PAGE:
Doing this will help them get used to the different tastes and smells of the wild. It’ll also help their digestive system adjust to the new diet and give them the nutrients they need to survive in the wild.
Adding extra food to their diet will also help fatten them up, as they’ll need the extra energy to survive.
#7 After 30 Days, Open The Door And Let Them Leave
After 30 days, it’s time to open the door to see if the squirrel feels comfortable leaving. If the squirrel is ready to venture into the wild, it will leave the cage on its own. Don’t force it to leave. Instead, leave the door open and check back later.
It’s possible that the squirrel just needs some time to adjust and feel safe before venturing out.
#8 Leave A Small Opening For Them to Come Back In
When the squirrel leaves during the day, close the big opening and leave a small door open for them to get back into the cage. Some squirrels will return to the nest box during the night.
If this happens, lock the small door to keep the squirrel safe from predators.
If the squirrel doesn’t return, that’s okay! This just means they’re ready to live in the wild independently. Instead of being sad, be happy that you’ve done your job of getting it healthy so it can survive in the wild.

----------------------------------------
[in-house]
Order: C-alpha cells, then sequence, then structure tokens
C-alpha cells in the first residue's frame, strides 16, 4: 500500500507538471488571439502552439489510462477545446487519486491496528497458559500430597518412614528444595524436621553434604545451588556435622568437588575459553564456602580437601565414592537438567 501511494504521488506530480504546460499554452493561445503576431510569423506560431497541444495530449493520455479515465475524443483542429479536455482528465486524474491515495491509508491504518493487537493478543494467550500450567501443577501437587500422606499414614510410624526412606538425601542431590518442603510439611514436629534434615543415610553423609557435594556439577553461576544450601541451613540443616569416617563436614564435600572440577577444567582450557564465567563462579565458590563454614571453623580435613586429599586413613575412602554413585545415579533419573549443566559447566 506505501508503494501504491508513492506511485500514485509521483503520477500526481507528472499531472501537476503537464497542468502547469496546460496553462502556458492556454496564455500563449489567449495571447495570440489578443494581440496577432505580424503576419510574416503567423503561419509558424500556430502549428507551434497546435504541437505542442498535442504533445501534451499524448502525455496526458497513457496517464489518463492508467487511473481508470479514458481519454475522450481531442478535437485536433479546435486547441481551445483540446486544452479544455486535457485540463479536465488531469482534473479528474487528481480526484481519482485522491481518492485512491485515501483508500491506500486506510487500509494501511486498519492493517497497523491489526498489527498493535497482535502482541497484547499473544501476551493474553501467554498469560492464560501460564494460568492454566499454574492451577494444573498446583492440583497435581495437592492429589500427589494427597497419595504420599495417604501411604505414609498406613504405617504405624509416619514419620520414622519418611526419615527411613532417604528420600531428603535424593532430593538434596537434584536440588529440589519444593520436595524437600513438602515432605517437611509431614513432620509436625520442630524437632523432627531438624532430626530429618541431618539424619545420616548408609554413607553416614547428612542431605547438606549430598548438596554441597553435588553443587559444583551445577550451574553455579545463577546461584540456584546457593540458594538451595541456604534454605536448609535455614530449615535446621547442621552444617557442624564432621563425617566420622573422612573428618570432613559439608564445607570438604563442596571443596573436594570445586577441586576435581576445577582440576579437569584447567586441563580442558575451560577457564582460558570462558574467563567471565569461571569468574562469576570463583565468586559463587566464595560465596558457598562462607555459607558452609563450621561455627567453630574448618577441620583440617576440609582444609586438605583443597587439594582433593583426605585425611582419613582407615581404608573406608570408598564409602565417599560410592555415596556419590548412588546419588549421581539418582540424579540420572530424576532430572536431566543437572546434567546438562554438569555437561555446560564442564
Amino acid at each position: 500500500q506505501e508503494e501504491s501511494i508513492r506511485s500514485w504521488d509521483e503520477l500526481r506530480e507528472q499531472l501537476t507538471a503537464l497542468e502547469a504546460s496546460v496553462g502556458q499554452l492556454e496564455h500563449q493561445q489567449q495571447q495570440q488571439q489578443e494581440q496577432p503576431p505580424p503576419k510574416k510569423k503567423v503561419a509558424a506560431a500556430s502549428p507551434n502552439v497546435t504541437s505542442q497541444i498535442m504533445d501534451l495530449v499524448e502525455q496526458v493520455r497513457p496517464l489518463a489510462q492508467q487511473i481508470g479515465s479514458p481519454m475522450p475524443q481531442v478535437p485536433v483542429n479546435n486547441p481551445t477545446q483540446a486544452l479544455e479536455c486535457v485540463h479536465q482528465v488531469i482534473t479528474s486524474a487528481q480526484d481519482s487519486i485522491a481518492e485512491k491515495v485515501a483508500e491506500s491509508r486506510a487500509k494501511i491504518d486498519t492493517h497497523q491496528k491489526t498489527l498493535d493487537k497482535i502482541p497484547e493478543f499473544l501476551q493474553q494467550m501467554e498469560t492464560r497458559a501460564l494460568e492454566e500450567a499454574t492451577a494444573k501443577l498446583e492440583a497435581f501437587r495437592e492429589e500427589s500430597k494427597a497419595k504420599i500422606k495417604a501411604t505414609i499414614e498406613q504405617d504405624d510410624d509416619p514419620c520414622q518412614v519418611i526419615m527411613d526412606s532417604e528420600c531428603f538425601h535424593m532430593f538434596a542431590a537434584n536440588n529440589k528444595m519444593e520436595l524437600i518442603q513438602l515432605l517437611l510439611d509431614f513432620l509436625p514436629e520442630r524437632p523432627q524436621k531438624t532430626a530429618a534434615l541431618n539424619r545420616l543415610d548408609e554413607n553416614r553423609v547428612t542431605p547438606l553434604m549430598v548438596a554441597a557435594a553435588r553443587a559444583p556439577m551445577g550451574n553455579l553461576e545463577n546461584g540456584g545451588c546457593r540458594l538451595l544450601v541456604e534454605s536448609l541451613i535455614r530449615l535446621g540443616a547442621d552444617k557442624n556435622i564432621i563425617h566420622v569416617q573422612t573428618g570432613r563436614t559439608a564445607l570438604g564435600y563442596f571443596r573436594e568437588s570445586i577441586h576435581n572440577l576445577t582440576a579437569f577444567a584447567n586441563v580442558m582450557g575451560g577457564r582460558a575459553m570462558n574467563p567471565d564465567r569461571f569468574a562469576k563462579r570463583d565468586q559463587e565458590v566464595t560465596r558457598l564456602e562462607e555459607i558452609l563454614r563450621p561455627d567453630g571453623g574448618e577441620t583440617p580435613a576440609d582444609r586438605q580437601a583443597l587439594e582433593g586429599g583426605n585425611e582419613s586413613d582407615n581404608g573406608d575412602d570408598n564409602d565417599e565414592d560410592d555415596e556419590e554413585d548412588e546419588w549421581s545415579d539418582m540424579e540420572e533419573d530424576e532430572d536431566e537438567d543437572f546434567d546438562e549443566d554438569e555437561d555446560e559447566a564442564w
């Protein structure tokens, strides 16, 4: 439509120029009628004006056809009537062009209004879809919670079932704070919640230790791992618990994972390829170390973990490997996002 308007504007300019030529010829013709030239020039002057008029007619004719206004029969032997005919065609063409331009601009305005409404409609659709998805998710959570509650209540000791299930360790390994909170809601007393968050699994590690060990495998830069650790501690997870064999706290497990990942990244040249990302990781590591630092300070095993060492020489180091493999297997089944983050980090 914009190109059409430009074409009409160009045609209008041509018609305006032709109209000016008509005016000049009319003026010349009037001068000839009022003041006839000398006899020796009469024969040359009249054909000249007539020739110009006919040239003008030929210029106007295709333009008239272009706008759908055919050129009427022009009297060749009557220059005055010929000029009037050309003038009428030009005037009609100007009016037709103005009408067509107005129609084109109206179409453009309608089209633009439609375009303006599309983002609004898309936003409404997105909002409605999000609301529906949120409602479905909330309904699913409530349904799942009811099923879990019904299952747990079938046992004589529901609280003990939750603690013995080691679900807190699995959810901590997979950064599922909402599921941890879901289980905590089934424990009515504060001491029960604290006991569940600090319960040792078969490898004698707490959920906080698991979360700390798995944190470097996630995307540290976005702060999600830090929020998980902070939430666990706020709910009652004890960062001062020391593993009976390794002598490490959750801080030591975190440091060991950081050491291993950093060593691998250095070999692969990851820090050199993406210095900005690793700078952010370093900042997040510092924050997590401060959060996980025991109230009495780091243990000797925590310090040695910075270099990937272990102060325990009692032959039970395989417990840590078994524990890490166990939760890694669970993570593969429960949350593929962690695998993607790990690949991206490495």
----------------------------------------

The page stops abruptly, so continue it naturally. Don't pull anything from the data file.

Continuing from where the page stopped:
#9 Open The Door In The Morning
In The morning, unlock the door and leave it open. This allows the squirrel to come and go as it pleases. As mentioned above, it can take 30-60 days for a squirrel to adjust to the wild, so leaving the door open helps her stay safe and have a place to eat and sleep.
Eventually, the squirrel will venture out into the wild on her own when she feels ready.
#10 Leave Food And Water Until They Adjust to The Wild
For the first 30 days during the release process, it’s important to keep an eye on the cage. If the squirrel keeps returning, ensure you’re leaving food and water. If the squirrel keeps returning, it’s because they haven’t learned how to find food and water in the wild.
The goal is for the squirrel to slowly adjust to the wild and eventually start relying on natural food sources.
#11 Don’t Rush The Process
Releasing a squirrel slowly increases its chance of survival. If you just let the squirrel out in a forest or park to fend for itself, the chance of survival is slim.
So it’s important to give the squirrel the time it needs to acclimate to its new environment. Never release a squirrel that is not 100% healthy and can’t survive in the wild.
Rushing the process can be detrimental to the squirrel and its chances of survival, so be patient!
Releasing a squirrel into the wild is a step-by-step process that requires patience and time. However, by following these tips, you can increase the chances of survival for the animal.
The soft release process keeps them in a cage for 30 days to help them adjust to the wild. After releasing them, monitor the cage for 30 days, and if they return, provide food and water until they adjust to the wild.
If you’re unsure of how to return the squirrel to the wild, you can contact your local wildlife rehabilitation center for help.